What urologists can learn from orthopods: Understanding bundled payments

June 14, 2016

The Theory of Diffusion of Innovation states that, for a given population, adoption of new ideas and technologies comes in waves. There are early adapters, the early majority, late majority, and finally, the laggards. While early adapters and early majority may accrue higher risk, they frequently reap rewards while the others get left behind.

Alan L. Kaplan, MDUrology Times

 

The Theory of Diffusion of Innovation states that, for a given population, adoption of new ideas and technologies comes in waves. There are early adapters, the early majority, late majority, and finally, the laggards. While early adapters and early majority may accrue higher risk, they frequently reap rewards while the others get left behind.

Also by Dr. Kaplan: How residents can prepare for changes in physician measurement

Medicare’s Comprehensive Care for Joint Replacement (CJR) model is a smoke signal for urologists—a low-risk opportunity for us to get ahead of the curve. As a field, we will be well served to think critically about this changing reimbursement paradigm and adapt our practice to stay relevant. The orthopedic community is being thrust into this headlong and we have the terrific advantage of observing how that collision plays out. This blog provides a summary of CJR for the urologist.

The Affordable Care Act reserved $10 billion for the Center for Medicare & Medicaid Innovation (CMMI) to test novel payment and delivery system models. These include accountable care organizations (ACOs), primary care transformation, and Bundled Payments for Care Improvement (BPCI). The common theme is a systematic shift in financial incentives and a move away from traditional fee-for-service payment models. CJR is the first mandatory bundle testing BPCI for hip and knee replacements. There are 67 geographic areas—roughly 800 hospitals—that are required to participate.

Hip and knee replacements are the most common inpatient surgeries performed in the Medicare population. There is wide variation in outcomes (ie, joint infections, revisions), cost of care, and utilization. CJR financially incentivizes care coordination among hospitals, physicians, and post-acute providers to improve the quality of joint replacement care throughout the surgical and recovery period.

The episode begins with an admission for elective joint replacement, includes the surgery and hospitalization, and ends at 90 days post-discharge—including nursing facility and/or home health costs. With certain exceptions, the episode includes all services paid under Medicare Parts A and B. During the 5-year trial run, hospitals are given a target price for the episode—determined by Medicare—but payments are made in the usual fashion. At the end of each year actual hospital expenditures are compared to the target price.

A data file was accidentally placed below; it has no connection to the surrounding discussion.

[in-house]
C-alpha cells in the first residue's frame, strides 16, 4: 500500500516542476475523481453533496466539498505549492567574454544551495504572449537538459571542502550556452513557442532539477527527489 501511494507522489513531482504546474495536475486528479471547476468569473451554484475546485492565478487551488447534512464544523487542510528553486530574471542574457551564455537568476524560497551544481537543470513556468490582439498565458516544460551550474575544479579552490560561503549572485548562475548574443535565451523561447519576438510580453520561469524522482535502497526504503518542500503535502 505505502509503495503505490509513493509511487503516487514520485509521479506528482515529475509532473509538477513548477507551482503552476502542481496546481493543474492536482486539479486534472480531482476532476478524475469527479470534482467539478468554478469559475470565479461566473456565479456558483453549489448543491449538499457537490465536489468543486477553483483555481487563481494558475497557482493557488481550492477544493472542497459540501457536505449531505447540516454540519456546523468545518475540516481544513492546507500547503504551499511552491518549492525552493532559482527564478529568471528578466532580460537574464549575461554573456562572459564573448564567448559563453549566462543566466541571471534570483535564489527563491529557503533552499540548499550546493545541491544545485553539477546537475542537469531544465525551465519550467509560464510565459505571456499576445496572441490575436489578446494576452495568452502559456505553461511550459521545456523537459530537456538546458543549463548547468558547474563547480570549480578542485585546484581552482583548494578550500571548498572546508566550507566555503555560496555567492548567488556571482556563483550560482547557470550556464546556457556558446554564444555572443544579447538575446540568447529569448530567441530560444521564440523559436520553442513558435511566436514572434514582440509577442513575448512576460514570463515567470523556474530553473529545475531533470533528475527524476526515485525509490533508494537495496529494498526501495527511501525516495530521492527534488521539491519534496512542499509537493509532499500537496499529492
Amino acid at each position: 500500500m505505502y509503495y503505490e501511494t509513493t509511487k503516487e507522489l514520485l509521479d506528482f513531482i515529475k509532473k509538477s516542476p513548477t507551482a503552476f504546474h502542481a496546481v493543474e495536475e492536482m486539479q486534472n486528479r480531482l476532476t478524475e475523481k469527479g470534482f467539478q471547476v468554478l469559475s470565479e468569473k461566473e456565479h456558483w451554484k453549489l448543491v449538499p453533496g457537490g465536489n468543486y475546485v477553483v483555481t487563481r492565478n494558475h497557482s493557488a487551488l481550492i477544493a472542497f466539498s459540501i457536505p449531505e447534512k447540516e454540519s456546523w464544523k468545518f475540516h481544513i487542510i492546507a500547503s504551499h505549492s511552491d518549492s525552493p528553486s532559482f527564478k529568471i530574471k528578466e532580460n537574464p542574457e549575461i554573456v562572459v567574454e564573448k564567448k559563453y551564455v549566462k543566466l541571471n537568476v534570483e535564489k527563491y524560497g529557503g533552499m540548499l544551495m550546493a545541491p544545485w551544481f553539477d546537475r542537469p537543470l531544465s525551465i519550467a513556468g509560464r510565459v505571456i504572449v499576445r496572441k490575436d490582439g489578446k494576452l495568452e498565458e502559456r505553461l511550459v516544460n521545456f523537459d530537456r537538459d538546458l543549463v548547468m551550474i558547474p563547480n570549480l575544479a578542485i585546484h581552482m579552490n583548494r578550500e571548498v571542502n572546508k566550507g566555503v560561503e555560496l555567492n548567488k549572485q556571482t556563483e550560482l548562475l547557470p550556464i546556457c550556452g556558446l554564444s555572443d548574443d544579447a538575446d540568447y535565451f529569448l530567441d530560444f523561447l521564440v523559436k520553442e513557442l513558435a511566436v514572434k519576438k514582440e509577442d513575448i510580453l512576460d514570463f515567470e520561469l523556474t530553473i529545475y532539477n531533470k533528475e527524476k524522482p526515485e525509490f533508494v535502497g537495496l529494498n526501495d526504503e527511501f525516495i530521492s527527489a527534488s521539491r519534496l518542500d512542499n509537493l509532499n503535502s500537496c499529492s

Read - ‘Fee for service is going away’: What it really means

A hospital’s spending and quality metrics will dictate whether it receives a bonus payment at the end of the year or a bill from Medicare for the excess cost. Patient risk is stratified based on whether there is a concomitant hip fracture. Early in the model, which went into effect April 1, 2016, price targets will be based on hospital-specific historical figures, but this will change to regionally benchmarked price points by year four.

Next: Questions about CJR in the coming years

 

Whether CJR will be successful in improving value for joint replacement care and whether any urology-specific bundles are in the pipeline remains to be seen. Nevertheless, bundled payments are the reform mechanisms for specialists. Many urologic procedures are ideally suited to bundling and, most importantly, they construct a platform for urologists to realize the benefits of the value they create.

Also see: Why urology residents should care about health policy

Some important questions about CJR in the coming years are:

  • How are shared savings distributed?

  • What is an ideal episode for a urologic bundle?

  • How will the transition to regional price points affect savings?

  • What should be risk stratified in a urologic bundle?

  • To what degree are quality metrics incorporated versus simple cost cutting?

Hospitals and physician groups considering these questions, initiating their own bundles, and working with payers to implement them are the face of the early adapters in this changing health care landscape.

Some concrete examples from my institution, UCLA, include lower-extremity joint replacement (Los Angeles County is one of the geographic areas for the CJR model), a surgical home project run by the anesthesiologists, an accountable care organization (ACO), a Back Pain Quality Initiative, surgical care of BPH, among others.

By most measures, the orthopedic surgeons as a field were not ready for disease-specific bundled payments. Urologists should be.

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